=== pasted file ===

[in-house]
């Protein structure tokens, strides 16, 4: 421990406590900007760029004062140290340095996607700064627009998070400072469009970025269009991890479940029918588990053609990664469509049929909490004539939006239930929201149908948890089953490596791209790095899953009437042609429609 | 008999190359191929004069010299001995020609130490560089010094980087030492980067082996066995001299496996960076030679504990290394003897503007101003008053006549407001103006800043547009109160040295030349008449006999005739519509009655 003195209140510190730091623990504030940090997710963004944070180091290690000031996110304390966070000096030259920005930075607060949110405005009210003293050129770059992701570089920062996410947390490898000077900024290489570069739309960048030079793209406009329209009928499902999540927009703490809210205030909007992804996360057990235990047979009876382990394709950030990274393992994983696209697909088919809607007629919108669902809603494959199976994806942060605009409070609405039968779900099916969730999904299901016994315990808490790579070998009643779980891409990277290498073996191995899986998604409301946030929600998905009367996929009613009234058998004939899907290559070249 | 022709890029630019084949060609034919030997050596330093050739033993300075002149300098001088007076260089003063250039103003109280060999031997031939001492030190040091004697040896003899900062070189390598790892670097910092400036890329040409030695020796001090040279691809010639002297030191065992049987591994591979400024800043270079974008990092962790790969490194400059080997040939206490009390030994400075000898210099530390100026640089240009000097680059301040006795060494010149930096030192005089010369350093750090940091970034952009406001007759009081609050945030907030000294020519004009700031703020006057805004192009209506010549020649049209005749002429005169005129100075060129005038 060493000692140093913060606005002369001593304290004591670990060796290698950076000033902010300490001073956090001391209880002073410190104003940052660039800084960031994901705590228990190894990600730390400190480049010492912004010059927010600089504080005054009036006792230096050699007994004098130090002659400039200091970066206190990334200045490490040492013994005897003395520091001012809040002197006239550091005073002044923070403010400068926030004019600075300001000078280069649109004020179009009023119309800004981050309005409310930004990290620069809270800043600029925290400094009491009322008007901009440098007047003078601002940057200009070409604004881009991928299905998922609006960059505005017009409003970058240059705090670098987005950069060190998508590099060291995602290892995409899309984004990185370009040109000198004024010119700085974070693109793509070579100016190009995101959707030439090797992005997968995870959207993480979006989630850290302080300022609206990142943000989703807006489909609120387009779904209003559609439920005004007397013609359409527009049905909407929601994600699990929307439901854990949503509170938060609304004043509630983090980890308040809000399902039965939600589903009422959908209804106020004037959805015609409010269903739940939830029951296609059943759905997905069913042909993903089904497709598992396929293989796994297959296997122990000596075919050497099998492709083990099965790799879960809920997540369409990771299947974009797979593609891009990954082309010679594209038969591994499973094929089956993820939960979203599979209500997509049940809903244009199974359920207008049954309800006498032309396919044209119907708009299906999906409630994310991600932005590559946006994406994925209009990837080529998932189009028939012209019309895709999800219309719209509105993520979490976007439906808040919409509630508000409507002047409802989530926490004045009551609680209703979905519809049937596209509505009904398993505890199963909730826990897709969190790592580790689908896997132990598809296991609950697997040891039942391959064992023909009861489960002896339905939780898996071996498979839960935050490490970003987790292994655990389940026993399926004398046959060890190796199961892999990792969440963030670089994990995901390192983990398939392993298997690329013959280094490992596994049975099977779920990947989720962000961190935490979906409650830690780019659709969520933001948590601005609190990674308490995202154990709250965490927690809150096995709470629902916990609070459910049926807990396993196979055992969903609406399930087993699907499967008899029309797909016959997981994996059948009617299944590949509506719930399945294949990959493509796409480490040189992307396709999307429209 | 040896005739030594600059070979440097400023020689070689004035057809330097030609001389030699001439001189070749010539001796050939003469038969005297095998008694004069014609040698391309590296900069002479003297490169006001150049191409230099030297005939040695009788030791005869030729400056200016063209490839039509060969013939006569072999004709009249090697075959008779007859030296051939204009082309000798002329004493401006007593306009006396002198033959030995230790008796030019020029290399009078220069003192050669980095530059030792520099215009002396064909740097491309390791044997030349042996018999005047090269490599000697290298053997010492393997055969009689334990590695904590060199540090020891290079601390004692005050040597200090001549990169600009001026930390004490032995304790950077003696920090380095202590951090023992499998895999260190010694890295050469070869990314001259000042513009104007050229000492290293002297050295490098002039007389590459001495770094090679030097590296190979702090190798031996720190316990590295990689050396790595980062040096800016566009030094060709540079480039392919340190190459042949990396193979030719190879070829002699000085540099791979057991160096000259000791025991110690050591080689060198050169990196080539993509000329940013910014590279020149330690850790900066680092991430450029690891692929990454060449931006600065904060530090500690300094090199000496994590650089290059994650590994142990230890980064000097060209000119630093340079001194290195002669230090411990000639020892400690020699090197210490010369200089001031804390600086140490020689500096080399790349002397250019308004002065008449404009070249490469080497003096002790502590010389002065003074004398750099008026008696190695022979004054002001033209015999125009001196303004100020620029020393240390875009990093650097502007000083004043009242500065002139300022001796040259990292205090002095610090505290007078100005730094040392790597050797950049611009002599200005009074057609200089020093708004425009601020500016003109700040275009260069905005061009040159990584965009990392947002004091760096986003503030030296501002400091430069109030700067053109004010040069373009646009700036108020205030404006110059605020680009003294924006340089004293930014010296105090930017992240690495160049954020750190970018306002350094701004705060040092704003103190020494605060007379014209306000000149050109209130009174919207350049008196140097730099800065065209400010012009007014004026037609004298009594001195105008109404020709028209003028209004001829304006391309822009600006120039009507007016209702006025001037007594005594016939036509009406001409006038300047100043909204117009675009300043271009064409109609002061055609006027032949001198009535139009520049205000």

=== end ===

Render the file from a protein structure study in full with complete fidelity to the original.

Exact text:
[in-house]
């Protein structure tokens, strides 16, 4: 421990406590900007760029004062140290340095996607700064627009998070400072469009970025269009991890479940029918588990053609990664469509049929909490004539939006239930929201149908948890089953490596791209790095899953009437042609429609 | 008999190359191929004069010299001995020609130490560089010094980087030492980067082996066995001299496996960076030679504990290394003897503007101003008053006549407001103006800043547009109160040295030349008449006999005739519509009655 003195209140510190730091623990504030940090997710963004944070180091290690000031996110304390966070000096030259920005930075607060949110405005009210003293050129770059992701570089920062996410947390490898000077900024290489570069739309960048030079793209406009329209009928499902999540927009703490809210205030909007992804996360057990235990047979009876382990394709950030990274393992994983696209697909088919809607007629919108669902809603494959199976994806942060605009409070609405039968779900099916969730999904299901016994315990808490790579070998009643779980891409990277290498073996191995899986998604409301946030929600998905009367996929009613009234058998004939899907290559070249 | 022709890029630019084949060609034919030997050596330093050739033993300075002149300098001088007076260089003063250039103003109280060999031997031939001492030190040091004697040896003899900062070189390598790892670097910092400036890329040409030695020796001090040279691809010639002297030191065992049987591994591979400024800043270079974008990092962790790969490194400059080997040939206490009390030994400075000898210099530390100026640089240009000097680059301040006795060494010149930096030192005089010369350093750090940091970034952009406001007759009081609050945030907030000294020519004009700031703020006057805004192009209506010549020649049209005749002429005169005129100075060129005038 060493000692140093913060606005002369001593304290004591670990060796290698950076000033902010300490001073956090001391209880002073410190104003940052660039800084960031994901705590228990190894990600730390400190480049010492912004010059927010600089504080005054009036006792230096050699007994004098130090002659400039200091970066206190990334200045490490040492013994005897003395520091001012809040002197006239550091005073002044923070403010400068926030004019600075300001000078280069649109004020179009009023119309800004981050309005409310930004990290620069809270800043600029925290400094009491009322008007901009440098007047003078601002940057200009070409604004881009991928299905998922609006960059505005017009409003970058240059705090670098987005950069060190998508590099060291995602290892995409899309984004990185370009040109000198004024010119700085974070693109793509070579100016190009995101959707030439090797992005997968995870959207993480979006989630850290302080300022609206990142943000989703807006489909609120387009779904209003559609439920005004007397013609359409527009049905909407929601994600699990929307439901854990949503509170938060609304004043509630983090980890308040809000399902039965939600589903009422959908209804106020004037959805015609409010269903739940939830029951296609059943759905997905069913042909993903089904497709598992396929293989796994297959296997122990000596075919050497099998492709083990099965790799879960809920997540369409990771299947974009797979593609891009990954082309010679594209038969591994499973094929089956993820939960979203599979209500997509049940809903244009199974359920207008049954309800006498032309396919044209119907708009299906999906409630994310991600932005590559946006994406994925209009990837080529998932189009028939012209019309895709999800219309719209509105993520979490976007439906808040919409509630508000409507002047409802989530926490004045009551609680209703979905519809049937596209509505009904398993505890199963909730826990897709969190790592580790689908896997132990598809296991609950697997040891039942391959064992023909009861489960002896339905939780898996071996498979839960935050490490970003987790292994655990389940026993399926004398046959060890190796199961892999990792969440963030670089994990995901390192983990398939392993298997690329013959280094490992596994049975099977779920990947989720962000961190935490979906409650830690780019659709969520933001948590601005609190990674308490995202154990709250965490927690809150096995709470629902916990609070459910049926807990396993196979055992969903609406399930087993699907499967008899029309797909016959997981994996059948009617299944590949509506719930399945294949990959493509796409480490040189992307396709999307429209 | 040896005739030594600059070979440097400023020689070689004035057809330097030609001389030699001439001189070749010539001796050939003469038969005297095998008694004069014609040698391309590296900069002479003297490169006001150049191409230099030297005939040695009788030791005869030729400056200016063209490839039509060969013939006569072999004709009249090697075959008779007859030296051939204009082309000798002329004493401006007593306009006396002198033959030995230790008796030019020029290399009078220069003192050669980095530059030792520099215009002396064909740097491309390791044997030349042996018999005047090269490599000697290298053997010492393997055969009689334990590695904590060199540090020891290079601390004692005050040597200090001549990169600009001026930390004490032995304790950077003696920090380095202590951090023992499998895999260190010694890295050469070869990314001259000042513009104007050229000492290293002297050295490098002039007389590459001495770094090679030097590296190979702090190798031996720190316990590295990689050396790595980062040096800016566009030094060709540079480039392919340190190459042949990396193979030719190879070829002699000085540099791979057991160096000259000791025991110690050591080689060198050169990196080539993509000329940013910014590279020149330690850790900066680092991430450029690891692929990454060449931006600065904060530090500690300094090199000496994590650089290059994650590994142990230890980064000097060209000119630093340079001194290195002669230090411990000639020892400690020699090197210490010369200089001031804390600086140490020689500096080399790349002397250019308004002065008449404009070249490469080497003096002790502590010389002065003074004398750099008026008696190695022979004054002001033209015999125009001196303004100020620029020393240390875009990093650097502007000083004043009242500065002139300022001796040259990292205090002095610090505290007078100005730094040392790597050797950049611009002599200005009074057609200089020093708004425009601020500016003109700040275009260069905005061009040159990584965009990392947002004091760096986003503030030296501002400091430069109030700067053109004010040069373009646009700036108020205030404006110059605020680009003294924006340089004293930014010296105090930017992240690495160049954020750190970018306002350094701004705060040092704003103190020494605060007379014209306000000149050109209130009174919207350049008196140097730099800065065209400010012009007014004026037609004298009594001195105008109404020709028209003028209004001829304006391309822009600006120039009507007016209702006025001037007594005594016939036509009406001409006038300047100043909204117009675009300043271009064409109609002061055609006027032949001198009535139009520049205000």